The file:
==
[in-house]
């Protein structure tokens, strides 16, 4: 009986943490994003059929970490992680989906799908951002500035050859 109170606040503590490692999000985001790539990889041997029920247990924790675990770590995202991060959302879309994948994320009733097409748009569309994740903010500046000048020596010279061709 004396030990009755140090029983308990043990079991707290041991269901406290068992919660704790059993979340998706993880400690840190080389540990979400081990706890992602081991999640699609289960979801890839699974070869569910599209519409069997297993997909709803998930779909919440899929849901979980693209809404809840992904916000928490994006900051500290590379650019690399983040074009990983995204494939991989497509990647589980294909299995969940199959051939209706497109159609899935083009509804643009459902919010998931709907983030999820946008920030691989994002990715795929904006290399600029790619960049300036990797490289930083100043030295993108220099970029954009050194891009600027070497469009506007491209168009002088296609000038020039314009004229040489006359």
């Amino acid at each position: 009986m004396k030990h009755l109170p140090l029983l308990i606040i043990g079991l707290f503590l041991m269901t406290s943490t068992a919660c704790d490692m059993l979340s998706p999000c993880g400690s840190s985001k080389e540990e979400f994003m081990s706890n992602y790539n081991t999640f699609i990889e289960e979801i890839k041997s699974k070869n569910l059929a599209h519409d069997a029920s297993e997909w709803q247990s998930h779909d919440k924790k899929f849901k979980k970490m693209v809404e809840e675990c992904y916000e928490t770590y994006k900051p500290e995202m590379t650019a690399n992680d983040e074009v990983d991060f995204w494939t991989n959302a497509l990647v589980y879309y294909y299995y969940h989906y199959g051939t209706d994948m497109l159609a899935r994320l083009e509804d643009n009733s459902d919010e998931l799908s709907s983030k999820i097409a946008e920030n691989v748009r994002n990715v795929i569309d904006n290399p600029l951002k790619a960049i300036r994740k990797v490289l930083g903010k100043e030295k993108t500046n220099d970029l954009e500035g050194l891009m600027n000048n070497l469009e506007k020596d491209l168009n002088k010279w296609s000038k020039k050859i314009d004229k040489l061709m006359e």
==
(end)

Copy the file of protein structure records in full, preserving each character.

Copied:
[in-house]
């Protein structure tokens, strides 16, 4: 009986943490994003059929970490992680989906799908951002500035050859 109170606040503590490692999000985001790539990889041997029920247990924790675990770590995202991060959302879309994948994320009733097409748009569309994740903010500046000048020596010279061709 004396030990009755140090029983308990043990079991707290041991269901406290068992919660704790059993979340998706993880400690840190080389540990979400081990706890992602081991999640699609289960979801890839699974070869569910599209519409069997297993997909709803998930779909919440899929849901979980693209809404809840992904916000928490994006900051500290590379650019690399983040074009990983995204494939991989497509990647589980294909299995969940199959051939209706497109159609899935083009509804643009459902919010998931709907983030999820946008920030691989994002990715795929904006290399600029790619960049300036990797490289930083100043030295993108220099970029954009050194891009600027070497469009506007491209168009002088296609000038020039314009004229040489006359």
């Amino acid at each position: 009986m004396k030990h009755l109170p140090l029983l308990i606040i043990g079991l707290f503590l041991m269901t406290s943490t068992a919660c704790d490692m059993l979340s998706p999000c993880g400690s840190s985001k080389e540990e979400f994003m081990s706890n992602y790539n081991t999640f699609i990889e289960e979801i890839k041997s699974k070869n569910l059929a599209h519409d069997a029920s297993e997909w709803q247990s998930h779909d919440k924790k899929f849901k979980k970490m693209v809404e809840e675990c992904y916000e928490t770590y994006k900051p500290e995202m590379t650019a690399n992680d983040e074009v990983d991060f995204w494939t991989n959302a497509l990647v589980y879309y294909y299995y969940h989906y199959g051939t209706d994948m497109l159609a899935r994320l083009e509804d643009n009733s459902d919010e998931l799908s709907s983030k999820i097409a946008e920030n691989v748009r994002n990715v795929i569309d904006n290399p600029l951002k790619a960049i300036r994740k990797v490289l930083g903010k100043e030295k993108t500046n220099d970029l954009e500035g050194l891009m600027n000048n070497l469009e506007k020596d491209l168009n002088k010279w296609s000038k020039k050859i314009d004229k040489l061709m006359e």